brain fog
brain fog

Understanding Brain Fog: Your Questions Answers

Posted on March 27, 2024 by Suzanna Mazur

Brain fog is an increasingly common symptom that people are becoming more familiar with – especially as the result of Long COVID infections. And while it might be something more people are talking about, there is still a lot to be understood about it from a medical point of view. Here, Brad Merker, PhD, a neuropsychologist for Henry Ford Health, answers some questions about brain fog and its effects:

Q: What is brain fog?

Dr. Merker: Brain fog isn’t a medical condition, but rather a symptom of a condition. Suffice if to say, if you are experiencing what people are calling “brain fog”, there’s another health issue that is responsible.

There is still a lot for researchers to learn about brain fog – like indicators on why some people experience it and others don’t, or what part of the brain it affects.

Q: What does brain fog feel like?

Dr. Merker: Research shows up that brain fog might mean something different from person to person. Commonly it is described as:

  • Difficulty focusing/feeling distracted
  • Memory issues
  • Communication issues/trouble finding the right words when speaking
  • Cloudiness/feeling groggy
  • Forgetfulness
  • Feeling like your thoughts are scattered
  • General numbness

Understanding what brain fog means to a patient can help health experts determine what condition could be underlying the brain fog.

Q: Is brain fog a sign of dementia or memory loss?

Dr. Merker: Not usually. We don’t use brain fog to describe the memory issues associated with dementia. Instead, brain fog might be an accompanying symptom of other health conditions such as:

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Q: Does brain dog have a long-term effect on your brain?

Dr. Merker: It isn’t likely that brain fog will impact the brain long term, but the health condition associated with the symptom might. For example, we know things like sleep apnea, sleep deprivation and depression can directly impact the brain. That is why it is important to talk with your doctor if your experiencing symptoms.

Be careful about over-researching your brain fog issues, though. Hyper-focusing on your health and stressing out about symptoms isn’t good for you either.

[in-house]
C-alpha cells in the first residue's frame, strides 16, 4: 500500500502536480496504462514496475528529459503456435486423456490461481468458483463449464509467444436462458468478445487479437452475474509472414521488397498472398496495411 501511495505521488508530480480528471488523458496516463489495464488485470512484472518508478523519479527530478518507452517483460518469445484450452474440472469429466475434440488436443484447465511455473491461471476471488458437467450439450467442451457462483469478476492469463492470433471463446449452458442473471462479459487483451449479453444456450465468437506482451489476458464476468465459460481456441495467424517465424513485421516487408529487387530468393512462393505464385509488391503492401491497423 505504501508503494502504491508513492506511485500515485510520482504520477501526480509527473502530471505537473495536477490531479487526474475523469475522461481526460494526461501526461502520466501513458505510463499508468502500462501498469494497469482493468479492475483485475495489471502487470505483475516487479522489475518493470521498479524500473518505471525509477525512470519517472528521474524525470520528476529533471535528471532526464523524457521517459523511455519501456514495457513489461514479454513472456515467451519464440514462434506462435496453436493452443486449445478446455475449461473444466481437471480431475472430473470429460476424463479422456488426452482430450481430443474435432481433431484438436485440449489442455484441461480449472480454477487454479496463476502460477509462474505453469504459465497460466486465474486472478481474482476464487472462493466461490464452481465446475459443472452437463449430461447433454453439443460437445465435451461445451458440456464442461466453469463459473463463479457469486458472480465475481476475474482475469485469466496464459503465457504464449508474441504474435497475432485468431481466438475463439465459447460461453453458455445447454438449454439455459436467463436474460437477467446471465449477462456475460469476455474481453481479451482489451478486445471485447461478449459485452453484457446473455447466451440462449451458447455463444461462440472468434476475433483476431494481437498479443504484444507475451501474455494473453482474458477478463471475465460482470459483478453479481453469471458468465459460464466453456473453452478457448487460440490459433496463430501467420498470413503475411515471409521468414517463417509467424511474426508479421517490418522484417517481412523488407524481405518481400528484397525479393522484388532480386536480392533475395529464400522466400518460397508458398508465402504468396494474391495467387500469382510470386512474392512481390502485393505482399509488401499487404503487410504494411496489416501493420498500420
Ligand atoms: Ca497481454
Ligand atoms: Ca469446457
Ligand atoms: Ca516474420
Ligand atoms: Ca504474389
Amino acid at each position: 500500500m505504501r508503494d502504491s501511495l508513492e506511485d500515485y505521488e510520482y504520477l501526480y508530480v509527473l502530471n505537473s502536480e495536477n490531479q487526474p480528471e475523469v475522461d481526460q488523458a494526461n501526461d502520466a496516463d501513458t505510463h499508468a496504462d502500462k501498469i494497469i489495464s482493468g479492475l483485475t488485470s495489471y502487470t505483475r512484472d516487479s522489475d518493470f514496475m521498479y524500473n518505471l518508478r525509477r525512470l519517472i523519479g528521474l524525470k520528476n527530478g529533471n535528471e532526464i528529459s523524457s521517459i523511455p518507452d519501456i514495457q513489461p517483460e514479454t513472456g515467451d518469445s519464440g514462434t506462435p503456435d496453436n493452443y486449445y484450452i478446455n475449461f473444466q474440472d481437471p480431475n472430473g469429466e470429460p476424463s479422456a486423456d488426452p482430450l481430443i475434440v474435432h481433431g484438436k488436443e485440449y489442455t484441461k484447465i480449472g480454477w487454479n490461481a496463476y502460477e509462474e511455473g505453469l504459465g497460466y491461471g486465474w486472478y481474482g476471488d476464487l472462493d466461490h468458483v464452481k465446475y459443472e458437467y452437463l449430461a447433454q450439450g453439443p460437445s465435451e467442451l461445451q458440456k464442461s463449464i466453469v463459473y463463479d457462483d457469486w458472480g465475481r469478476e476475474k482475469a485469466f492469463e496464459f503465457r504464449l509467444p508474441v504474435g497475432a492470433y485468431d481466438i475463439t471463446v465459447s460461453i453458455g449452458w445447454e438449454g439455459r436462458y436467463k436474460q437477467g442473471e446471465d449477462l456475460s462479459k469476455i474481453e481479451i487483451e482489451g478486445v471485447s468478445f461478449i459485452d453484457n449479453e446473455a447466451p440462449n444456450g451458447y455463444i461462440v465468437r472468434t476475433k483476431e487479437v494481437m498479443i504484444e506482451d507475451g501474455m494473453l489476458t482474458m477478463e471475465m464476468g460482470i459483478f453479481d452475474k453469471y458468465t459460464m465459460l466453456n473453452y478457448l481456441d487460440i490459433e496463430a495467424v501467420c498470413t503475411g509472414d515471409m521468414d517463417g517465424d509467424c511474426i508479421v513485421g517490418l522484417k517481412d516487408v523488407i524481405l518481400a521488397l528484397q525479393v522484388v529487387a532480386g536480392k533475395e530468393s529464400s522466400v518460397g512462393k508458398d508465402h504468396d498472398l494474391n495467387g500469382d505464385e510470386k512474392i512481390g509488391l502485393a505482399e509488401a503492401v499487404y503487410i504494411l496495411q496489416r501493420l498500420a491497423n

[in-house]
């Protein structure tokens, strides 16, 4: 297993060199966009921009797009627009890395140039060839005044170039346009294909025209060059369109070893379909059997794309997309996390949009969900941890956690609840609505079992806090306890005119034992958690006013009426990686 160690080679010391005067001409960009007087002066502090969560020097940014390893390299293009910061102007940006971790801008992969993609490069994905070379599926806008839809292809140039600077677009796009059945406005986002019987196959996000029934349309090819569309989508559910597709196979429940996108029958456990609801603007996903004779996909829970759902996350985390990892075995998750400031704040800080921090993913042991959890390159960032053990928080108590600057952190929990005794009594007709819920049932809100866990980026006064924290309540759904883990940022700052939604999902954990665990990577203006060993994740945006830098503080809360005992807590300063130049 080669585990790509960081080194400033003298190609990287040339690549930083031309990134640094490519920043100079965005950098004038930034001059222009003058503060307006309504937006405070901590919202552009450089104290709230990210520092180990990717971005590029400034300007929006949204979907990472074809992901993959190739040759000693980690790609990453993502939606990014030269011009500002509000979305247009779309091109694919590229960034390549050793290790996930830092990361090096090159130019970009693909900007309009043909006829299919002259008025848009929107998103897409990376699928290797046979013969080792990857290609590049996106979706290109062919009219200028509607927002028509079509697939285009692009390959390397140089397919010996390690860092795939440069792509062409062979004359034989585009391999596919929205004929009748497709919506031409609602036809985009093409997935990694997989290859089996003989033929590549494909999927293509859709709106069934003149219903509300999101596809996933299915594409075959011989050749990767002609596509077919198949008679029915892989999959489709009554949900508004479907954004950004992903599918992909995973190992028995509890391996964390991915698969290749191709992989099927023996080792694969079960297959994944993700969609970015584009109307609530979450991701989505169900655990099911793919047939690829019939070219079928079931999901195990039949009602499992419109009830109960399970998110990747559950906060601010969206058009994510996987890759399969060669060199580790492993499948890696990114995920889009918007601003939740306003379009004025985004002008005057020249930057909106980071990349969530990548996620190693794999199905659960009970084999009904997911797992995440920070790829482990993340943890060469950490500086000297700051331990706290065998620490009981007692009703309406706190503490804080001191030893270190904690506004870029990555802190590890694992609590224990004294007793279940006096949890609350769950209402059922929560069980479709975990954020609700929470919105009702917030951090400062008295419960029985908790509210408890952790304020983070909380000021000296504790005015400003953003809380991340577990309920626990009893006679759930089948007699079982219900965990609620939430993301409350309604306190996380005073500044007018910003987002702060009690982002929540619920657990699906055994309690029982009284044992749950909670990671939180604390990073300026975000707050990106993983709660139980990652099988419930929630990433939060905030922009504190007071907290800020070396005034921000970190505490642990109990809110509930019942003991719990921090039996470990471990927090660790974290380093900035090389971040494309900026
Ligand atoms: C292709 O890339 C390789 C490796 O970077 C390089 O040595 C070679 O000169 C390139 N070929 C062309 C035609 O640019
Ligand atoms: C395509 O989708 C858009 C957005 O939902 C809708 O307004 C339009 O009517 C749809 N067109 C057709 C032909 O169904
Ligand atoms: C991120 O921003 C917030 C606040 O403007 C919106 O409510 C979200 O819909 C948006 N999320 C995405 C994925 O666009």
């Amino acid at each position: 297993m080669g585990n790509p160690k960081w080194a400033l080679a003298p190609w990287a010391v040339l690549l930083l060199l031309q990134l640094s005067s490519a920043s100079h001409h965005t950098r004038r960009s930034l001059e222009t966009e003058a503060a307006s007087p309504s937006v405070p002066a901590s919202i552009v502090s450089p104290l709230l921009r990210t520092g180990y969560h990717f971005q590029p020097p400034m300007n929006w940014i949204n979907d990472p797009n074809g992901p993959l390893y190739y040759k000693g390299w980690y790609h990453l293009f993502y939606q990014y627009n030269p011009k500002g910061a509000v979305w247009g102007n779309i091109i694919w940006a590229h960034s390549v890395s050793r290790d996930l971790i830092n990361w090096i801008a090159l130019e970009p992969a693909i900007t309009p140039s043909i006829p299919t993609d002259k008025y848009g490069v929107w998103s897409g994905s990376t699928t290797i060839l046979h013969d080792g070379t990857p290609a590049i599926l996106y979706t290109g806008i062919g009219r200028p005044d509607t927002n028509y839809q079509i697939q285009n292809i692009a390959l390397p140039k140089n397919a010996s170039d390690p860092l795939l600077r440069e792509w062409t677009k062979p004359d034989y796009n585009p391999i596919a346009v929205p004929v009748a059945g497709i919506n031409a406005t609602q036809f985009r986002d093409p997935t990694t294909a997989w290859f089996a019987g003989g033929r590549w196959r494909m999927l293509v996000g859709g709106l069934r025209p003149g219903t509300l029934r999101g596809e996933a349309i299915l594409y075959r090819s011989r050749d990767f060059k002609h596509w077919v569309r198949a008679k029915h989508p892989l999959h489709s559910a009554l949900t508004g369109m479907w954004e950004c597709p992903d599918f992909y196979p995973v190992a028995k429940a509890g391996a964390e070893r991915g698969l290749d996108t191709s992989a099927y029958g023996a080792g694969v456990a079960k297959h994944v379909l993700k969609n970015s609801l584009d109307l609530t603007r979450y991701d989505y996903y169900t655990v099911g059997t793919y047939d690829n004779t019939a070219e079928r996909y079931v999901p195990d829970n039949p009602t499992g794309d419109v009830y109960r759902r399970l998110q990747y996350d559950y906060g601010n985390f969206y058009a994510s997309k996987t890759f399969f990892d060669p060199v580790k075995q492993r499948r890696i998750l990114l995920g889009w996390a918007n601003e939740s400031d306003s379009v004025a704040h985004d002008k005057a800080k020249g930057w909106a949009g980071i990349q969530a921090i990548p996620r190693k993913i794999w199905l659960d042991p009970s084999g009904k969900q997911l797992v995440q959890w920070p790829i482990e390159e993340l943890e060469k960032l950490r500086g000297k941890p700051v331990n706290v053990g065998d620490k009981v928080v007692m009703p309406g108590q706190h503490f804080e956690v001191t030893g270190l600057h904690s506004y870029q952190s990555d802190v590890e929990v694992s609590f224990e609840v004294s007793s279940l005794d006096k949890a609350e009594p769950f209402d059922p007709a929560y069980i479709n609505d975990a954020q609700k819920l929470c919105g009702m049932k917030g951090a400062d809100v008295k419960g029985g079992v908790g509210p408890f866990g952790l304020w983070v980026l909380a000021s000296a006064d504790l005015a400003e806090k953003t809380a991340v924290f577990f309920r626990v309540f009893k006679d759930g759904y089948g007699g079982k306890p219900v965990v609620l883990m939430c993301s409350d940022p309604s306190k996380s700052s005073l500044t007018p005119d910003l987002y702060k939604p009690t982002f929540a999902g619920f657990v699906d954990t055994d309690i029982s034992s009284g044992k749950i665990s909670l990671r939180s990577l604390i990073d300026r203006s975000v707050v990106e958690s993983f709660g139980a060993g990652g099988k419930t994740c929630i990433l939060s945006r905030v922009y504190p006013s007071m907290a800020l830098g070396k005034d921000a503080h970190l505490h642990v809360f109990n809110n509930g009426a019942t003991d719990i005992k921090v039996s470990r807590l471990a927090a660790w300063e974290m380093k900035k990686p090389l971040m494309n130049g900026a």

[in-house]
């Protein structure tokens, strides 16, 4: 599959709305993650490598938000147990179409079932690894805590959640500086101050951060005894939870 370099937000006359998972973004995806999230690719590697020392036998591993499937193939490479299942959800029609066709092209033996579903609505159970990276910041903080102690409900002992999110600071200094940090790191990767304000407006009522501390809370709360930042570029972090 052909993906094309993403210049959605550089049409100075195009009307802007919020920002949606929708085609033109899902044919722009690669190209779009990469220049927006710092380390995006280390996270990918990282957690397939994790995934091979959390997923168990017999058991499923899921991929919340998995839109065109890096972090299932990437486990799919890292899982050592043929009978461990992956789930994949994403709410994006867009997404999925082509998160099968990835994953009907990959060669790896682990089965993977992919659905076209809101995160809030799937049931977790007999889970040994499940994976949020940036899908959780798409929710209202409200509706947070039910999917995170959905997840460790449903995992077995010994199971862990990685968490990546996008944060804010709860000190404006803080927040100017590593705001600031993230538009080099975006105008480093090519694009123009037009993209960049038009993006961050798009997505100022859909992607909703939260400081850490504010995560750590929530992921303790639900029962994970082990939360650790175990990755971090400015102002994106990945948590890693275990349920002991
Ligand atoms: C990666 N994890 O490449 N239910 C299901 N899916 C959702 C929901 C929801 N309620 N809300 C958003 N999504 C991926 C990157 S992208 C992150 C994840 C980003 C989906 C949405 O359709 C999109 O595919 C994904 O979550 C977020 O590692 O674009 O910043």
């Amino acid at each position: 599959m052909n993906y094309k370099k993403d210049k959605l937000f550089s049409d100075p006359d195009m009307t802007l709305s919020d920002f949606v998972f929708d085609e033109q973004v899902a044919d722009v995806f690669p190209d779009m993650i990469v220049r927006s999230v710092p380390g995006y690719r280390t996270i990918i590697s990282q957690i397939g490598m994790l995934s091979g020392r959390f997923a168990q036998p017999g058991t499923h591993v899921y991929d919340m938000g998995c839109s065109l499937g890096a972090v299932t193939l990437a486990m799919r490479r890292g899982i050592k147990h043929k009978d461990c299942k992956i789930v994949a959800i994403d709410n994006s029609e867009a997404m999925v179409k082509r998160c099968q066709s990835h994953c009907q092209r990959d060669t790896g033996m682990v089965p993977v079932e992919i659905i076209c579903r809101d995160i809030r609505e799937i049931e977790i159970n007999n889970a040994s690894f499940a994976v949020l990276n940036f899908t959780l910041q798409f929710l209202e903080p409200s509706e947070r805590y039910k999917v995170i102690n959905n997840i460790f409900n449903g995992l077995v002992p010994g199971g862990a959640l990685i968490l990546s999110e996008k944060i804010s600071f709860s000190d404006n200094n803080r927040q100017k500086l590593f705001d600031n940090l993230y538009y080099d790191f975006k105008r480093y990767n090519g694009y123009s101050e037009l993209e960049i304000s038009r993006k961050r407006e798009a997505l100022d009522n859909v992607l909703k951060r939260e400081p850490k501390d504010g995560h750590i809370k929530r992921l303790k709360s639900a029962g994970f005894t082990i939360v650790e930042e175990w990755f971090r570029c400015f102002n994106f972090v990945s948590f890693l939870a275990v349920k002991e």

Q: When should you see your doctor for brain fog?

Dr. Merker: Talk with your doctor as soon as brain fog impacts your daily activities. If you aren’t completing normal tasks as efficiently or as safety as you should, it is best to make an appointment with your primary care provider.

When you talk with your doctor about your brain fog, try to use descriptors to define what you are feeling. Because brain fog might look different in each case, this insight will help your provider determine the best course of action.

Q: How is brain fog treated?

Dr. Merker: Because brain fog is a symptom and not a condition, the best way to treat it is to treat the root cause of it.

To treat, your provider may order a workup of your overall health to rule out nutritional or hormonal imbalances or an underlying infection as the cause. If those lab results identify the issue, your doctor can work with you to manage. Your doctor may also look at the medications you are taking to see if those should be reevaluated. If additional evaluation is needed, they may refer you to a psychologist, neurologist, oncologist or other specialist depending on what your experience with brain fog has been coupled with your unique heath issues.

Q: Does brain fog go away on its own?

Dr. Merker: In some cases, yes. The biggest factor with brain fog is the contributing cause of it in the first place. Your Long COVID may ago away, freeing you of related symptoms. You may start eating different, which could impact your nutrition intake and vitamin deficiencies. If your brain fog is caused by depression and you start seeing a therapist for your mental health, that fogginess may go away.

In other instances, the root cause of your brain fog might be something that you doctor can treat or help you manage. However, it might not be something that goes away forever. There’s still a lot more for us to learn about brain fog and as more people report the symptom, it encourages more research to be done so that we can understand this concept better.

Reviewed by Dr. Brad Merker, a neuropsychologist with Henry Ford Health. He sees patients at Henry Ford West Bloomfield Hospital, Henry Ford Medical Center in Dearborn and Henry Ford Health – 1 Ford Place in Detroit.
Categories : FeelWell

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